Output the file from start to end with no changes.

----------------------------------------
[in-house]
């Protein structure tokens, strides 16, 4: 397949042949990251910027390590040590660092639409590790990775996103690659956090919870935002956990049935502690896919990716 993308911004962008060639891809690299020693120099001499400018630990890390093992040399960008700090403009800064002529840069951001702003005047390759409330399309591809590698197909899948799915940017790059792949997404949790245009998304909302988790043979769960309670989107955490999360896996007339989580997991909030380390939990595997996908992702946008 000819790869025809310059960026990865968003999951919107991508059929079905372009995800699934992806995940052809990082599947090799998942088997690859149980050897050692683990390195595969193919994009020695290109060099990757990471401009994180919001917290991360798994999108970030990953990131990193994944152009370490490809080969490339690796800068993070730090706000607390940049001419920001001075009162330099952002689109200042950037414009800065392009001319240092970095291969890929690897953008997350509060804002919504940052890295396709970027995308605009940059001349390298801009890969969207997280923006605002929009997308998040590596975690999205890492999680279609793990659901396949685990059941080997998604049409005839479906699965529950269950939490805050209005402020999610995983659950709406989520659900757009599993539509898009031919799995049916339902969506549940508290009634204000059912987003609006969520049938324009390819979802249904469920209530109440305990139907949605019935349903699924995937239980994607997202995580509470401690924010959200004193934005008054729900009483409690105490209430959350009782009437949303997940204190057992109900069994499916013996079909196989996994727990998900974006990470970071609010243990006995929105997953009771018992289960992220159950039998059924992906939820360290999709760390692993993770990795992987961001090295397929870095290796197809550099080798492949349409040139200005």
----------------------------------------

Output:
[in-house]
């Protein structure tokens, strides 16, 4: 397949042949990251910027390590040590660092639409590790990775996103690659956090919870935002956990049935502690896919990716 993308911004962008060639891809690299020693120099001499400018630990890390093992040399960008700090403009800064002529840069951001702003005047390759409330399309591809590698197909899948799915940017790059792949997404949790245009998304909302988790043979769960309670989107955490999360896996007339989580997991909030380390939990595997996908992702946008 000819790869025809310059960026990865968003999951919107991508059929079905372009995800699934992806995940052809990082599947090799998942088997690859149980050897050692683990390195595969193919994009020695290109060099990757990471401009994180919001917290991360798994999108970030990953990131990193994944152009370490490809080969490339690796800068993070730090706000607390940049001419920001001075009162330099952002689109200042950037414009800065392009001319240092970095291969890929690897953008997350509060804002919504940052890295396709970027995308605009940059001349390298801009890969969207997280923006605002929009997308998040590596975690999205890492999680279609793990659901396949685990059941080997998604049409005839479906699965529950269950939490805050209005402020999610995983659950709406989520659900757009599993539509898009031919799995049916339902969506549940508290009634204000059912987003609006969520049938324009390819979802249904469920209530109440305990139907949605019935349903699924995937239980994607997202995580509470401690924010959200004193934005008054729900009483409690105490209430959350009782009437949303997940204190057992109900069994499916013996079909196989996994727990998900974006990470970071609010243990006995929105997953009771018992289960992220159950039998059924992906939820360290999709760390692993993770990795992987961001090295397929870095290796197809550099080798492949349409040139200005």